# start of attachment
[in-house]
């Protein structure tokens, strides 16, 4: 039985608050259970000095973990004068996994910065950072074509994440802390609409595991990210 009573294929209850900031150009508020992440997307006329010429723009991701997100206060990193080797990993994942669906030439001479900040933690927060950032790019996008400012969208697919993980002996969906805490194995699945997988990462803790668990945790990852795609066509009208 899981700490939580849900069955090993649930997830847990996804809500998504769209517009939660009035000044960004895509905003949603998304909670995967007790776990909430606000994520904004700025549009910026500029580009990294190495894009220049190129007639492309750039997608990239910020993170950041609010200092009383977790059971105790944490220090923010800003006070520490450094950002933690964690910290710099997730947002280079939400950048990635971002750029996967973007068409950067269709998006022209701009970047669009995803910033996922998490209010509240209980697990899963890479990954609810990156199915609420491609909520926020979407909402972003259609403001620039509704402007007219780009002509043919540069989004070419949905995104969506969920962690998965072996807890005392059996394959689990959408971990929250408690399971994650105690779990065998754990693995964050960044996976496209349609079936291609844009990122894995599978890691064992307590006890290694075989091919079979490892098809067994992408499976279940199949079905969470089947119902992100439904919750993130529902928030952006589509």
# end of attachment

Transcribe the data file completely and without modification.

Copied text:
[in-house]
């Protein structure tokens, strides 16, 4: 039985608050259970000095973990004068996994910065950072074509994440802390609409595991990210 009573294929209850900031150009508020992440997307006329010429723009991701997100206060990193080797990993994942669906030439001479900040933690927060950032790019996008400012969208697919993980002996969906805490194995699945997988990462803790668990945790990852795609066509009208 899981700490939580849900069955090993649930997830847990996804809500998504769209517009939660009035000044960004895509905003949603998304909670995967007790776990909430606000994520904004700025549009910026500029580009990294190495894009220049190129007639492309750039997608990239910020993170950041609010200092009383977790059971105790944490220090923010800003006070520490450094950002933690964690910290710099997730947002280079939400950048990635971002750029996967973007068409950067269709998006022209701009970047669009995803910033996922998490209010509240209980697990899963890479990954609810990156199915609420491609909520926020979407909402972003259609403001620039509704402007007219780009002509043919540069989004070419949905995104969506969920962690998965072996807890005392059996394959689990959408971990929250408690399971994650105690779990065998754990693995964050960044996976496209349609079936291609844009990122894995599978890691064992307590006890290694075989091919079979490892098809067994992408499976279940199949079905969470089947119902992100439904919750993130529902928030952006589509």